The main problem addressed within this project is energy poverty and especially in relation to youth and women in the context of energy system governance. The project will seek to address problems relating to the role of youth, women and employable skills dimensions in energy access by focusing on know-how and information, increase youth and women’s capacity to engage in energy management and addressing policy and regulatory issues that affect energy equity. The overall objective of this project is to improve the livelihood of over 30 villages in Iganga, District. The main objective of the project is to increase access to sustainable energy for youth and women. The main beneficiaries of the project will be youth and women.
To achieve these objectives, the project will
a) Set up an information and Vocational Skills training centre on Renewable and sustainable energy
b) As a pilot project to educate and train 50 youth and women from 3 villages on Biogas, Solar Energy (PV and Water Heating technology) and Entrepreneurship who will then also act as peer trainers
c) Facilitate the setting up of energy businesses by the 50 trainees
d) Facilitate the participation of the trainees in at least 1 advocacy campaign on youth and women representation in energy management systems and energy policies that reduce access of energy to marginalized communities
e) Organise 1 seminar on sustainable and renewable energy, youth and gender constraints causing energy poverty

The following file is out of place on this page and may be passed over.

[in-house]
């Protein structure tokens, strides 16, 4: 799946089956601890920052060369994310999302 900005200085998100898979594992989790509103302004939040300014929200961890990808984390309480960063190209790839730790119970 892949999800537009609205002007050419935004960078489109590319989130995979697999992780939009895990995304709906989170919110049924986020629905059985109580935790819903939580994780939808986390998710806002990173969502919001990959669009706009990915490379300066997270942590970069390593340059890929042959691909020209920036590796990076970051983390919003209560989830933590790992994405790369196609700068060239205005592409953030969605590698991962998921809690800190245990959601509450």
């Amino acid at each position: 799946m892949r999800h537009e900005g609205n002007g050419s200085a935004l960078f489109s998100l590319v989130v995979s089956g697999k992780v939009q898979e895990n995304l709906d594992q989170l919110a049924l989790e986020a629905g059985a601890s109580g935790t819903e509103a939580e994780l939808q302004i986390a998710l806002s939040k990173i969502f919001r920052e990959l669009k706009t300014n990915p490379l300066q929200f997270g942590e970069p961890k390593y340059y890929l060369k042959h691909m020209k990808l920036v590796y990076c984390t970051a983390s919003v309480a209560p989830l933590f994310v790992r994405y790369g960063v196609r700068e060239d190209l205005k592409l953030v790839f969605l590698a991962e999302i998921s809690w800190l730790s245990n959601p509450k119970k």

The project will be implemented by INUG (http://www.inug.se/) in conjunction with local partners, eseeker Uganda (www.eseekerug.com) and Busoga University (http://busogauniversity.ac.ug/). By addressing youth and gender and focusing on educating on energy; introducing renewable energy as an alternative source of energy and setting up businesses on the same, the project puts into consideration the cross-cutting themes on youth and gender, reducing inequalities and climate change mitigation.
The project will last 15 months 2012- 2014. It will not seek to create new structures but to build the capacity of already existing ones by bringing in a youth and gender dimension on energy access programmes. Policies and regulations surrounding energy access fail to underline youth and women as a very important part of energy access programmes, or their role in decision making and energy management, in spite of the fact that it is well-known youth and women play a critical role in energy management based on their role in society and households.